Having mastered the art of holding an animal in a towel and saying "Sit," "Stay," and "Good doggie" as if she meant business, Kimberly posted a sign-up sheet for her services at Alpha Dog, a pet store in Mill Valley. By the end of the first day she had a day's worth of appointments and was soon booked solid two months out. "It's all word-of-mouth marketing," said Kimberly. "People don't want to put their pets to sleep during the cleaning, but I don't know a lot of people who like their dog's breath. So there's a lot of demand." At $75 a cleaning (or more if the need for a doggie mint is severe), Kimberly projects annual revenues of more than $80,000 -- and that's for scraping tartar just three days a week. To grow the business, she wants to offer her services in pet-grooming shops.
Kimberly finds her new customers easier to deal with than her former colleagues. At Alexa, "nobody knew what they were doing, especially with the direction changing so much," she says. "With these animals, I clean their teeth, I give them a doggie treat, and they wag their tails. The relationship is very clear."
Not every apple has fallen as far from the dot-com tree as Kimberly has. Former Qbiquity marketing director Paul Allen (loyal readers of this column will recall that, no, he's not that Paul Allen) remains part of the tech start-up scene, albeit in a very different role. When I hired Paul as employee number five, back in 1999, I didn't know that he had already achieved some local prominence by throwing Jewish networking parties: so-called Jewcrew events. He also operates a message board (www.Jewniverse.com) that is a kind of Craig's List for the Jewish community, publishing listings of jobs, apartments, and things for sale, as well as book, movie, and restaurant reviews. At the height of the dot-com frenzy, friends and people who knew Paul through his Jewcrew and Jewniverse activities began E-mailing their business plans to him. "They considered me the master networker," he says.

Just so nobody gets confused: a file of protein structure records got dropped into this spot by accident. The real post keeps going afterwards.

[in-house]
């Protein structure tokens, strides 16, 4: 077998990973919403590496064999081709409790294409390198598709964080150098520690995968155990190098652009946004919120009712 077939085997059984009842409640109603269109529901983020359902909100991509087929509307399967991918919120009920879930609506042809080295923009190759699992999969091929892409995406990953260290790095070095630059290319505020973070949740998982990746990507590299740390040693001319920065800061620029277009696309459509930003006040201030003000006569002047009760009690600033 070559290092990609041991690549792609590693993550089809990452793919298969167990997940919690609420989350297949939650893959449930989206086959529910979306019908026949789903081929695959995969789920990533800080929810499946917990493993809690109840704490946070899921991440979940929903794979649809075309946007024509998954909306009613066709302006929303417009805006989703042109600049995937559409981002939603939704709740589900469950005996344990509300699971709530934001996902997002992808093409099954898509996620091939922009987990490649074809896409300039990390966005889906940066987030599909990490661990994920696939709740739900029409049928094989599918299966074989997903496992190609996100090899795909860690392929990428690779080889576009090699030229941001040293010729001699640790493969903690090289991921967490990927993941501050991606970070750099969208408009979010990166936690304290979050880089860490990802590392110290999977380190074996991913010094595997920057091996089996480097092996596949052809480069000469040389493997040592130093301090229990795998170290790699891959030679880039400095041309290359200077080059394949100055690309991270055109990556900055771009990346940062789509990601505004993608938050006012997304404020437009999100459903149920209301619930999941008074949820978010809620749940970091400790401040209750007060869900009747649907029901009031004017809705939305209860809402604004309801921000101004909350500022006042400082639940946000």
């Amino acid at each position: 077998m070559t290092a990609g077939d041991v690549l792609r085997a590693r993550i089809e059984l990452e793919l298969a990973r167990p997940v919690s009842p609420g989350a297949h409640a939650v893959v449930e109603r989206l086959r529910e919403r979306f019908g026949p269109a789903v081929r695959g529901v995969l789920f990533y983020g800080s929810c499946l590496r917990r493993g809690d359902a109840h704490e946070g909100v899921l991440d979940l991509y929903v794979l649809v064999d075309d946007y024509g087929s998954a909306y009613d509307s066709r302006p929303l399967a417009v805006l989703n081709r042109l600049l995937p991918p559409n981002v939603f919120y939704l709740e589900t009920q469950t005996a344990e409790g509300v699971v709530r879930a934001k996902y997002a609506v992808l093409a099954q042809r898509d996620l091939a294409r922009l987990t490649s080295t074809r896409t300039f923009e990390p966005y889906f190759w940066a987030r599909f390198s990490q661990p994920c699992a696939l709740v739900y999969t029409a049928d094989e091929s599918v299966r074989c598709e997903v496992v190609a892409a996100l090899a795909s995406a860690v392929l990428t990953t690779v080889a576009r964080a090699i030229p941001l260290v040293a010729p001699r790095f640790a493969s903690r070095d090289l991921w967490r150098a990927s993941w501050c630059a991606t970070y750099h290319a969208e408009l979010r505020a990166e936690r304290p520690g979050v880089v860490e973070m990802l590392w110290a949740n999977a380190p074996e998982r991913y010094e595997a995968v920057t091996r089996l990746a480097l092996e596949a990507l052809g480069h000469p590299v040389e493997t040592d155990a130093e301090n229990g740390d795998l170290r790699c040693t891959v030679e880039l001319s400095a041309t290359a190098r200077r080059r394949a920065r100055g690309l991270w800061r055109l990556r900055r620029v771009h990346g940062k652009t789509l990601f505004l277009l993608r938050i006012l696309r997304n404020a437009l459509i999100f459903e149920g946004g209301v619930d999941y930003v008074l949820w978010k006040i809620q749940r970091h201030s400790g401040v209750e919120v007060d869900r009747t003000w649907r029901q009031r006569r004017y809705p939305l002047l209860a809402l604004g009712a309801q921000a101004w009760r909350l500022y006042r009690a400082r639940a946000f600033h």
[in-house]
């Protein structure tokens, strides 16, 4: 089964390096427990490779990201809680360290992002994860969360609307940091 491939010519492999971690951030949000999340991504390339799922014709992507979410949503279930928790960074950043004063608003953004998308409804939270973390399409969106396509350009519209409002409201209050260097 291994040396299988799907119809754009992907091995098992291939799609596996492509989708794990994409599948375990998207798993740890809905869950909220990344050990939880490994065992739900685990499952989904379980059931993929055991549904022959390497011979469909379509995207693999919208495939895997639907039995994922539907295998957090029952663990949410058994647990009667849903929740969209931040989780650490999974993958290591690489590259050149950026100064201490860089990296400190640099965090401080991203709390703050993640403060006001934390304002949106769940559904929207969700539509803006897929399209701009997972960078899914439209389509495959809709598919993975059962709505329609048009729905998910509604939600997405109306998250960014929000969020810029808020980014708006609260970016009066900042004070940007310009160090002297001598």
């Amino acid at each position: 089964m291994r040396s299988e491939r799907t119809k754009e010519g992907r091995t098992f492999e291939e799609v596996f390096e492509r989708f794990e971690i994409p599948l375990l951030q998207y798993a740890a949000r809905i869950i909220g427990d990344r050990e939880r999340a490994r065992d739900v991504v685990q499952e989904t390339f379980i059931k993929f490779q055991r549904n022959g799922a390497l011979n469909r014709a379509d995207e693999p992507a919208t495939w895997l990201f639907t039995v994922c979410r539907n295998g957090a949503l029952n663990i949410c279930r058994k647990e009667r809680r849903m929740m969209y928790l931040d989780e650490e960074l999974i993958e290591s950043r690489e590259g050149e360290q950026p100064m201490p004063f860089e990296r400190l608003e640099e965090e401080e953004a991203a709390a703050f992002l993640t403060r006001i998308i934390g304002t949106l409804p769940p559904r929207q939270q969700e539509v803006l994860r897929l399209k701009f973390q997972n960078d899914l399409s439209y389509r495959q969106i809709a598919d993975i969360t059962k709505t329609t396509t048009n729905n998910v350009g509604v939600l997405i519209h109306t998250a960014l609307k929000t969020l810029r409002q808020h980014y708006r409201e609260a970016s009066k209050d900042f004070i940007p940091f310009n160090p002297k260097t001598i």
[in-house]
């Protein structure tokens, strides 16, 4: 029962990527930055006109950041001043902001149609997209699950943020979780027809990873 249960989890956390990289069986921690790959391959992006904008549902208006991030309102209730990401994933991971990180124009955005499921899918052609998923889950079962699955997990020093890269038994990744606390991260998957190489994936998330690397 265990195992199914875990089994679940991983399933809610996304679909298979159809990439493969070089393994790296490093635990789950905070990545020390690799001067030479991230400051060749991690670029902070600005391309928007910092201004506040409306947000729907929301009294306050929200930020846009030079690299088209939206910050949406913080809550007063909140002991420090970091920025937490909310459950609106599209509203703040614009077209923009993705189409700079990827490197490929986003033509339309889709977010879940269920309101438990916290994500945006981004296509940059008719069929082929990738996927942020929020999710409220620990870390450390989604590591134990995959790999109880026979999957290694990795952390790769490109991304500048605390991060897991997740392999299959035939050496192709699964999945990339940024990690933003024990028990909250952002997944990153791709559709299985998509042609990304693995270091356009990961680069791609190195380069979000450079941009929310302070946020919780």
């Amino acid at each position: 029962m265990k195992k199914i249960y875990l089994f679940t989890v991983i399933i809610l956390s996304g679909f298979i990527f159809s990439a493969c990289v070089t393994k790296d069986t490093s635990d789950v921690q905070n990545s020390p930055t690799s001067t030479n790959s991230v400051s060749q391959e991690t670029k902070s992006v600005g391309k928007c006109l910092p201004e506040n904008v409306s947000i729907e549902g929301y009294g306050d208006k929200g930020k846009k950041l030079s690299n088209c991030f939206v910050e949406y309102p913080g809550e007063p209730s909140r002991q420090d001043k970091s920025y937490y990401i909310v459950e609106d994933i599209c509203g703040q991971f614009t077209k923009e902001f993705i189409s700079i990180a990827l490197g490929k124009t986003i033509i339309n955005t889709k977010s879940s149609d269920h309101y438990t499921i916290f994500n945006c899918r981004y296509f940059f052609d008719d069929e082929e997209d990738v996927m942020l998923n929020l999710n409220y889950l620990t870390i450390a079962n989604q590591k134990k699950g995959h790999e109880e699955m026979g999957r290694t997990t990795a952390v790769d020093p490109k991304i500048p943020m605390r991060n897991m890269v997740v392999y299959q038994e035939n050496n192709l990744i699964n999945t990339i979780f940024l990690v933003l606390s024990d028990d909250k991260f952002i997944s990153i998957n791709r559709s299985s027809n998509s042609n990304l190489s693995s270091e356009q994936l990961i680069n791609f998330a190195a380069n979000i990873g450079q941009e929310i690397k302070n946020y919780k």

After leaving Qbiquity, in December, Paul announced to his Jewcrew and Jewniverse comrades that he was launching something called the Tribe of Angels, a group for accredited investors, entrepreneurs, and vendors with an interest in the Jewish community. Within a week 50 investors and 30 entrepreneurs had joined the Tribe.
Paul held the first Tribe of Angels party at the San Francisco Park Hyatt in January. He has since held four Tribe events, and word has gotten back to him that investors and entrepreneurs are indeed hooking up at the shindigs. Entrance fees from the events and advertising revenues from his E-mail newsletter, TribeWire, cover the Tribe of Angels' operating costs. But Paul wants to get more involved in the deal flow he's generating and to work closely with both sides of the funding equation. Paul's idea is to hold private angel-investor briefings in which he'd present companies that are seeking funding to investors, à la Silicon Valley's famous Band of Angels. After doing some research, however, Paul has found that with only a master's degree in social work, he isn't yet qualified to take finder's fees on deals. "There were some SEC requirements about that," he says.
As Paul studies for his Series 7 exam, Kimberly massages the gums of a basenji, and a former tech writer whips something other than hyperbolic verbiage into submission, I find myself feeling strangely hopeful. Perhaps -- like a California redwood sapling that sprouts up through fire-scorched earth -- a (dare I say it?) new economy is rising from the ashes in Silicon Valley. An economy where the Internet is just another medium. Where not everything is about stock options. Where Kimberly Testa -- not to mention her customers -- can smile at the end of the day.
Andrew Raskin is the cofounder and former CEO of Gazooba Corp. (now Qbiquity Corp.) and a contributing writer for Inc. Though he is not a dog, he could get used to the idea of being held in a towel while someone brushes his teeth.